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J Clin Endocrinol Metab. 2010 Jul;95(7):3094-102. doi: 10.1210/jc.2010-0409.

Approach to the patient with resistance to thyroid hormone and pregnancy.

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Section of Adult and Pediatric Endocrinology, Diabetes, and Metabolism, Department of Medicine, The University of Chicago, 5841 South Maryland Avenue, MC 3090, Chicago, IL 606037, USA.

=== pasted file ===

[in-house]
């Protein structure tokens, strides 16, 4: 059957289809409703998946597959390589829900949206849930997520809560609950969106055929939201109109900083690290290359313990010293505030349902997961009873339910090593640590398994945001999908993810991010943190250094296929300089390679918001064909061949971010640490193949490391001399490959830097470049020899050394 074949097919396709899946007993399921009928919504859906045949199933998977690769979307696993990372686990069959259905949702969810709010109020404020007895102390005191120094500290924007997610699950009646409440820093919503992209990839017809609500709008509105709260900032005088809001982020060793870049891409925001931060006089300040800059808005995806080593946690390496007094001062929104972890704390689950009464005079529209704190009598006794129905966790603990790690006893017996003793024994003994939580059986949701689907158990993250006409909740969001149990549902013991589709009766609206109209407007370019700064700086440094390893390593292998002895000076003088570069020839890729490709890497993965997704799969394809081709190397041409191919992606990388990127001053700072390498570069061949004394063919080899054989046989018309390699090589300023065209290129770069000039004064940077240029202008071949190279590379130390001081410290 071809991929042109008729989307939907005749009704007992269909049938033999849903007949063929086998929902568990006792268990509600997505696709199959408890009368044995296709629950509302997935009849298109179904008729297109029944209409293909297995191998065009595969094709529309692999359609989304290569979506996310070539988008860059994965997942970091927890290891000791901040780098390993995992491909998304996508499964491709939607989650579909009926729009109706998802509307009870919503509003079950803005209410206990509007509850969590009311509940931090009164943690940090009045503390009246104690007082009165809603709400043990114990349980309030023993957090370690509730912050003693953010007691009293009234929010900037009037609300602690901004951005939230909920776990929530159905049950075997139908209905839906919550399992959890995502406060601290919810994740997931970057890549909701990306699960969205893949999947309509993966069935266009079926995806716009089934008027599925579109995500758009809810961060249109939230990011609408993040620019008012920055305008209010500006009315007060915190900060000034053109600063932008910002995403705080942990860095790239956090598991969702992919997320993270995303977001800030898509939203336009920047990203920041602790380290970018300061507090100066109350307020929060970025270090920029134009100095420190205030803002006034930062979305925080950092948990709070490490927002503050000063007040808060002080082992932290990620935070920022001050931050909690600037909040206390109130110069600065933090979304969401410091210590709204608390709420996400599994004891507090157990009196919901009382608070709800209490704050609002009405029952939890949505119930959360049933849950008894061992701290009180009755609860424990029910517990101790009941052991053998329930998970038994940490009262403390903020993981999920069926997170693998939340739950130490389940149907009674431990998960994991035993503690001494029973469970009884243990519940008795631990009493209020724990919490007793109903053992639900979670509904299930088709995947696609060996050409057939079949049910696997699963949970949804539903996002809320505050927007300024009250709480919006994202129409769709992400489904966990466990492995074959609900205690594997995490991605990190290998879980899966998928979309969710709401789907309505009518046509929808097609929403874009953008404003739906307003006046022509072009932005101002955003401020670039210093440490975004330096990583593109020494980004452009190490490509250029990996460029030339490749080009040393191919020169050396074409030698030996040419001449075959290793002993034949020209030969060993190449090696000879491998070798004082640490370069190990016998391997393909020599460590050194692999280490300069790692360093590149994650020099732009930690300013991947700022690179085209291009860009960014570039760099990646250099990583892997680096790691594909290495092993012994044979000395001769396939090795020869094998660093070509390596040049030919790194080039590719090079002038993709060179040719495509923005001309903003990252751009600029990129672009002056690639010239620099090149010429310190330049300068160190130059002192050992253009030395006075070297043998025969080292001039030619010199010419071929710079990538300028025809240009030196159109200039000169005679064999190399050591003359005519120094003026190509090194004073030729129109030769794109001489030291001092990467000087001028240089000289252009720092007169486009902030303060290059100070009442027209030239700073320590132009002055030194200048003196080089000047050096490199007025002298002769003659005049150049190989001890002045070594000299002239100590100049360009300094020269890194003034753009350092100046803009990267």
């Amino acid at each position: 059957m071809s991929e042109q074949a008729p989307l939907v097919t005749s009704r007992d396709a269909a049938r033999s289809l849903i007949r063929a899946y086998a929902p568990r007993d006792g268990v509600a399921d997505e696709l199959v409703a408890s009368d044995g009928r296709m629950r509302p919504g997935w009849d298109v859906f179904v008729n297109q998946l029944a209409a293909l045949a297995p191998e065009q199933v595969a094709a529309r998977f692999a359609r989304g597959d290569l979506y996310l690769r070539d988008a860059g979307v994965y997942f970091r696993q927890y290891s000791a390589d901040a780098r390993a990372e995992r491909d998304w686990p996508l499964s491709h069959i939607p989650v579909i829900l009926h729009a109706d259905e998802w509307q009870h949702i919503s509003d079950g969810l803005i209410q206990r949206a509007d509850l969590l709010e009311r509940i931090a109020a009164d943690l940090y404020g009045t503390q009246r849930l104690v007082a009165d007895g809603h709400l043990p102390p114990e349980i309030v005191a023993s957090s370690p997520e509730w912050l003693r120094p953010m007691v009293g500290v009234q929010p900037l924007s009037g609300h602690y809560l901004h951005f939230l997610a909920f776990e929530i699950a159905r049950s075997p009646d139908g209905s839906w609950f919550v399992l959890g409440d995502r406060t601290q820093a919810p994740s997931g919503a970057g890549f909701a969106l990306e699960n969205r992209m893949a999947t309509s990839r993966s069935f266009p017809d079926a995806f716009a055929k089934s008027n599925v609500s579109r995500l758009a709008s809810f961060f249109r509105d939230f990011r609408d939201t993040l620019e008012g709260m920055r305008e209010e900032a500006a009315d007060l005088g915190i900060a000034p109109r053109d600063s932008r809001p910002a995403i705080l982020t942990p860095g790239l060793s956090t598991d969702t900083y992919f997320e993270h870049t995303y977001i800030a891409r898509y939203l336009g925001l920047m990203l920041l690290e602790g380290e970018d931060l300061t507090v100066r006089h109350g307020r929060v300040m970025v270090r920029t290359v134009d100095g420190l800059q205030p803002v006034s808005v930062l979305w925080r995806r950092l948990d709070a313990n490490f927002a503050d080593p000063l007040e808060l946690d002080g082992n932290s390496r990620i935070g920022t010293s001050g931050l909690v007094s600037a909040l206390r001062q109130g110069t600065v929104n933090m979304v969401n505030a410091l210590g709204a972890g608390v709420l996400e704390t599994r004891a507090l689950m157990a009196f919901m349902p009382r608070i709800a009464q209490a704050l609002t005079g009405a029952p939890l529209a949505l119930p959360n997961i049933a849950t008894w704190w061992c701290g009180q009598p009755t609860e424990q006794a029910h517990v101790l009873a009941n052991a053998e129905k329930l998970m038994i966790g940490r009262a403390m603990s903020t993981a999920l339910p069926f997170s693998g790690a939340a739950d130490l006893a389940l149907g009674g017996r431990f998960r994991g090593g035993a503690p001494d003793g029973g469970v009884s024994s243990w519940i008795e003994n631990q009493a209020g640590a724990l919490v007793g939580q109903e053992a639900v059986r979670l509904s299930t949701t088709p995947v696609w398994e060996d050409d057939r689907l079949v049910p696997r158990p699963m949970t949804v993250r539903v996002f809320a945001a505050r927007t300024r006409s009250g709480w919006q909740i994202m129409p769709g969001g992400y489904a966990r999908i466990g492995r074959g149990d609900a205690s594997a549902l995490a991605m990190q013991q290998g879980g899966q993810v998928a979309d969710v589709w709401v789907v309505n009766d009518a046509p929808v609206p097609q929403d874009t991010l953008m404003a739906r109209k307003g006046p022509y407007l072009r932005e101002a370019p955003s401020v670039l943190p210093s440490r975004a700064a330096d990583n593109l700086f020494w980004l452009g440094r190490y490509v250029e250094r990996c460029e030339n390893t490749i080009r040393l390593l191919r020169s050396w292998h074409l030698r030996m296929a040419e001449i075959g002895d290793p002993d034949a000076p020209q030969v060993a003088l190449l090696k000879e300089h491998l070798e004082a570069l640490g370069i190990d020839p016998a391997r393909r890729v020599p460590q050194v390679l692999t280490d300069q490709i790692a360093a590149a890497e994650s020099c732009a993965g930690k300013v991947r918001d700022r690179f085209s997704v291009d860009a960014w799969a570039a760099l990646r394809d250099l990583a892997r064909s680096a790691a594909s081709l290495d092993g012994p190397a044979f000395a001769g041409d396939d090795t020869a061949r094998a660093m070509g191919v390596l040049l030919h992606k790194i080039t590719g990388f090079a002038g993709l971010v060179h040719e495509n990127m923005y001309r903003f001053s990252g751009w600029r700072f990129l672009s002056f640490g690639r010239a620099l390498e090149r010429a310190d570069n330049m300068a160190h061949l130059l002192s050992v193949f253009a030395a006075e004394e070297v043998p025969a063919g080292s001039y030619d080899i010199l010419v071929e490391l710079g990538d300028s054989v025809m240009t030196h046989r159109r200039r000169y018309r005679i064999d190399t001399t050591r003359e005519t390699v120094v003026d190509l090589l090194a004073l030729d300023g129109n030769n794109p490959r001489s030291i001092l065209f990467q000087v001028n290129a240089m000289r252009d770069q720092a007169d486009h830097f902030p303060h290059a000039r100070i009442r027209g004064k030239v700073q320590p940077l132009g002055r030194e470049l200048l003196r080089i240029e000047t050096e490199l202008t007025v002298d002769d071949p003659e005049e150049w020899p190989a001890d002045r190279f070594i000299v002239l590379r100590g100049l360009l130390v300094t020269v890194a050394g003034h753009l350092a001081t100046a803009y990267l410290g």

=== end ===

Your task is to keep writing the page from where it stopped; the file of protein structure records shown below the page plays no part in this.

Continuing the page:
Resistance to thyroid hormone (RTH), a syndrome of reduced end-organ responsiveness to thyroid hormone (TH), is mostly caused by mutations in the TH receptor (TR) beta gene. Diagnosis is based on persistent elevations of serum free T(4) and often T(3) levels in the absence of TSH suppression, and confirmation in most cases is by way of genetic testing. The mainstay in the management of RTH patients who are asymptomatic is to recognize the correct diagnosis and avoid antithyroid treatment. Deciding whether to manage these patients with TH replacement is made even more challenging when an affected individual is pregnant. How one approaches such a patient with pregnancy and RTH would depend on the genotype of the fetus. This requires obtaining prenatal information on the genotype of the fetus and a thorough history of the outcome of previous pregnancies as well as a history of the course and outcome of other family members with RTH. If the TRbeta mutation is known in the mother, the fetus can be rapidly genotyped from DNA from amniocentesis for the same mutation, and then management decisions could be made regarding thyroid or antithyroid hormone treatment.

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